move to let Student Life know what you want. If they don’t have that information, how can they be expected to channel their efforts and money into those activities? Those societies holding on in spite of diminishing human involvement are being held above water by a sparse few and often the same few. Recently, a certain honors group on campus hosted their once-a-year fund-raiser. Myself and one other person showed up to man the booth. After endeavoring to contact 20 or so fellow members, we fall back on plan B: calling on a friend – who happens to be an anchor for more than one organization as well – from another major to fill in for us during class time. I am tired of showing up to meetings with only one or two companions. I understand most college students are going to school full-time, keeping up with a family/personal life and working at least part-time to support themselves. I myself am no exception that stereotype, but can attest that most honor societies/organizations on campus demand no great chunks of your time. Appearance at one or two short meetings a month plus maybe one activity is all that is asked. Consider the situation of student leadership. These proactive visionaries take on the daunting task of hauling a vanishing group out of regression, pouring time and energy into scheming events that will entice member participation. To try time after time to get even a handful of members to adhere to their commitment only to fail

time after time is both discouraging and depressing. In order to lead, a leader must have followers. A gross deficiency of supporters not only creates a weak society, but also inevitably drops a ball of failure on the leader. I’m speaking mainly of students, but I regret to admit that I have witnessed a comparable lethargy in more than one faculty member. While I do not consider it to be the faculty sponsors’ task to recruit members or pick up any slack from student leaders, I do expect their specific duties to be accomplished and to have their support and encouragement in projects. I’d thought my fellow students not cooperating or backing me was dispiriting, but having a faculty member cut down the triumph of a scholarly opportunity slashed my excitement and crushed my personal satisfaction. So I ask each Wesleyan student to evaluate his/her investment in campus life. The rewards of involvement are far-reaching, impacting the organization itself, its leaders, the school, the community and yourself. Giving to others – especially when it calls for a sacrifice of yourself – provides the greatest degree of fulfillment, not to mention giving your mind a break from processing all those theories, equations, facts and statistics. On the broadest scale, get involved to save student life on this campus from becoming extinct. Tiara Nugent is a senior writing major and is managing editor for The Rambler.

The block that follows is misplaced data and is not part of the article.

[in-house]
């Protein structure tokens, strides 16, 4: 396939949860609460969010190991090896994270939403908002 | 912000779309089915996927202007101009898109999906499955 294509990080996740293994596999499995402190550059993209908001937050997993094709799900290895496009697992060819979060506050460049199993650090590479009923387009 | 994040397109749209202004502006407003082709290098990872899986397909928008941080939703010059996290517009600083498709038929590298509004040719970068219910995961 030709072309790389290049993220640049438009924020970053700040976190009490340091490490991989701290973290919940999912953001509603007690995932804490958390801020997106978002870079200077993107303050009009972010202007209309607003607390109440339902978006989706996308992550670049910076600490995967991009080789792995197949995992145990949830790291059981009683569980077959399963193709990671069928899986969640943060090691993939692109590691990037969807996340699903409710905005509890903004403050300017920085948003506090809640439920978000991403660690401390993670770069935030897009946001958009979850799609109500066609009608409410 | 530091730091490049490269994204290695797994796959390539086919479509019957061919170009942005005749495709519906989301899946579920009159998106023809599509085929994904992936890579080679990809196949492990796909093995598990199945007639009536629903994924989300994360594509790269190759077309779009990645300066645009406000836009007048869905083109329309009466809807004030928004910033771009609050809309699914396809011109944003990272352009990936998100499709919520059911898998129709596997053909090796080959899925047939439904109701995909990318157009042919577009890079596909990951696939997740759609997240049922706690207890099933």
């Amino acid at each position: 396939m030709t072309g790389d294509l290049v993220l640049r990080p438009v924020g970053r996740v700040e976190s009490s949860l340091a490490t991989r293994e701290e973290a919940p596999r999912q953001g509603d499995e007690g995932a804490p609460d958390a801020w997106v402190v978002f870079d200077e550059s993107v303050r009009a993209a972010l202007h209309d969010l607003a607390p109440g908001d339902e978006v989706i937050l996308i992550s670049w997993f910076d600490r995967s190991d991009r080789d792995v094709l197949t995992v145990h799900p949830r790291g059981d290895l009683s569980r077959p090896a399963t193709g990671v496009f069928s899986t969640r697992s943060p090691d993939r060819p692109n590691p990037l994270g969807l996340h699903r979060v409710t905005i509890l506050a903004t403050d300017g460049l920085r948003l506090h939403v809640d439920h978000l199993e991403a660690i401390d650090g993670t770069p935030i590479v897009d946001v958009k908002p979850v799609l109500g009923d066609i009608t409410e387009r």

Life imitates April Fool’s art

Big Brother rules my world “Knowing it’s almost the end of the semester.”


“The weather.”

Kenneth Jackson Junior Biochemistry Major

Amber Wade Junior Liberal Studies

“What is your favorite thing about spring?”

Maria Rubalcaba Senior Education Major Julie Randolph Graduate Student Nurse Anesthesia

The Rambler

he time has come to make an executive decision. It’s 2 a.m. and Big Brother After Dark has just ended. Now I have a choice: go to sleep, or re-watch the evening’s Big Brother 9 episode. What to do, what to do… Hi. My name is Shawn R. SHAWN R. Poling, and I am a Big BrotherPOLING holic. Yes it is me, the outspoken hater of reality television, who is addicted to what is probably the worst of all reality shows. In the wake of the writer’s strike, my DVR’s list of recorded programs was quite empty, so I was forced to feed my large television appetite with reality television. Top Chef, Project Runway, Your Mama Don’t Dance, High School Confidential and even High School Reunion made at least one guest appearance on my DVR’s ever-revolving list of recordings. But alas, even after my favorite fictional shows slowly return to the air, Big Brother 9 remains alive and well on my DVR. The night of this season’s premiere, it had been eight years since I had given up on season one of Big Brother, and it’s time to remind myself why. Put simply, Big Brother is the laziest reality show in history. It broke out onto the scene shortly after Survivor, clearly a more realistic approach to reality, ala The Real World or Road Rules. But the contestants of Big Brother aren’t trying to survive on a deserted island, hold down jobs, host events, party all night, travel the country or even leave the house. In fact, they don’t do anything. Every year the contestants are locked in the house without television, phones, computers, books, music, games, etc. Two or three hours out of the week, they compete in a brief physical or mental challenge for food